There are some reports examining the role of AMH for the evaluation of ovarian damage after the ovarian surgery [8,9,10,11,12]. Most of them were retrospective study or investigated only with endometrioma, or measured the serum AMH only. In this prospective study, we measured the serum AMH, FSH, E2, AFC, and ovarian volume in women with the endometrioma and non-endometrioma. Serum AMH levels were significantly decreased after laparoscopic cystectomy without the changes of other ovarian reserve markers. Serum AMH could be a delicate marker to provide surgical impact on ovarian reserve. Postoperative serum AMH levels were significantly decreased especially in endometrioma group, but not in non-endometrioma group. However, we could not analyze in the aspect of endometriosis stage or cyst size because of limited number. Further studies are required with larger sample size and histological evaluation to clarify the relation between the change of serum AMH and actual loss of ovarian reserve.
In conclusion, our results suggest that the laparoscopic cystectomy for benign ovarian masses, especially endometrioma, causes a postoperative decrease of serum AMH levels. We believe serum AMH could be reliable and easily measurable test to evaluate the surgical impact on ovarian reserve.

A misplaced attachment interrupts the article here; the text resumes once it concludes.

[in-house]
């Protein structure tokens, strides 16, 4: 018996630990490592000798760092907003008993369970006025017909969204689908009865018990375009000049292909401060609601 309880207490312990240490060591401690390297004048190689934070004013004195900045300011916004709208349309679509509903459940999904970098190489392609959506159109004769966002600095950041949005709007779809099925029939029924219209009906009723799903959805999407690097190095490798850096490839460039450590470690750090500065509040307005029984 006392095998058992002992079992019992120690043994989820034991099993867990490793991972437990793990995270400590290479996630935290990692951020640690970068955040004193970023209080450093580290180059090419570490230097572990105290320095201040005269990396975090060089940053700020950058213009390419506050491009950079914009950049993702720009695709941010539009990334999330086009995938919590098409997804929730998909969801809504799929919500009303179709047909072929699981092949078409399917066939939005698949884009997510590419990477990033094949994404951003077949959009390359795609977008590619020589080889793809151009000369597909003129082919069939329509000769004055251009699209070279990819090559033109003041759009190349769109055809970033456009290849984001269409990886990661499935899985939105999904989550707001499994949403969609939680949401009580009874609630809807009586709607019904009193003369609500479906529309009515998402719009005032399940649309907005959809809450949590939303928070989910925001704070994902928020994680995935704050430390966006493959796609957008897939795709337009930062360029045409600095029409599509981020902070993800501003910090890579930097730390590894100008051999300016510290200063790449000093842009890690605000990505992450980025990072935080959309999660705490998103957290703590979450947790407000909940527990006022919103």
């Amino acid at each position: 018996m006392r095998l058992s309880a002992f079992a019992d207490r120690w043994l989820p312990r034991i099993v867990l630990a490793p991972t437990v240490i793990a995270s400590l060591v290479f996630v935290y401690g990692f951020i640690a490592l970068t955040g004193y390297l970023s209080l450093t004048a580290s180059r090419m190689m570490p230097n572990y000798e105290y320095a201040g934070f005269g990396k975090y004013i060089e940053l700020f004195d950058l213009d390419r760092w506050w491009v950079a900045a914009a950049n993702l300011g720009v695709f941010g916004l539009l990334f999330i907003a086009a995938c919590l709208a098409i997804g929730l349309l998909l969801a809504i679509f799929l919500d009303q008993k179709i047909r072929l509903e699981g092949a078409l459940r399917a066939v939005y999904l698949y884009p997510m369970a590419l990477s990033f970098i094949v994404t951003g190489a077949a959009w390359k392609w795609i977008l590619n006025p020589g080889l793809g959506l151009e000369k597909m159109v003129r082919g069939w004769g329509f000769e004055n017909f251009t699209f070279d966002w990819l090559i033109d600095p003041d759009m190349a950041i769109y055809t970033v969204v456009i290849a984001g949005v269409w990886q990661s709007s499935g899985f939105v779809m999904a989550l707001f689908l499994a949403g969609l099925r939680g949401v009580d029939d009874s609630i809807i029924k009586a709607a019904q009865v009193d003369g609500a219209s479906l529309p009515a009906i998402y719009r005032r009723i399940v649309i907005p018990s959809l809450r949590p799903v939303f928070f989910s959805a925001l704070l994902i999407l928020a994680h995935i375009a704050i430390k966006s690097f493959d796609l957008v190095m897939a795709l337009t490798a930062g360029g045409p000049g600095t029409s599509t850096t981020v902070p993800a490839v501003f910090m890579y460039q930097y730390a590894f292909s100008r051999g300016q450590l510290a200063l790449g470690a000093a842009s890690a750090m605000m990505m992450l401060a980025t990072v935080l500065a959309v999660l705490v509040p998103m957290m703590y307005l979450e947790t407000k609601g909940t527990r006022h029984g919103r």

Notes

No potential conflict of interest relevant to this article was reported.

References

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Fig. 1
The box plot represents the serum anti-Müllerian hormone (AMH) levels before and 3 months after laparoscopic cystectomy according to the pathologic type. Serum AMH levels were significantly decreased after laparoscopic cystectomy for endometriomas. Data are given as Box-and-whisker plots. Lines inside boxes indicate median, and the upper and lower limits of the boxes and whiskers indicate interquartile and total ranges. a)P<0.05 by Mann-Whitney test.
ogs-57-121-g001.jpg
Table 1
The median levels of ovarian reserve markers before and 3 months after laparoscopic ovarian cystectomy (n=22)
ogs-57-121-i001.jpg

Values are median and interquartile range.

a)P<0.05 by Mann-Whitney test.

Table 2
Comparison of ovarian reserve markers before and 3 months after surgery according to pathologic type of the ovarian cysts
ogs-57-121-i002.jpg

Values are median and interquartile range.

a)P<0.05 by Mann-Whitney test.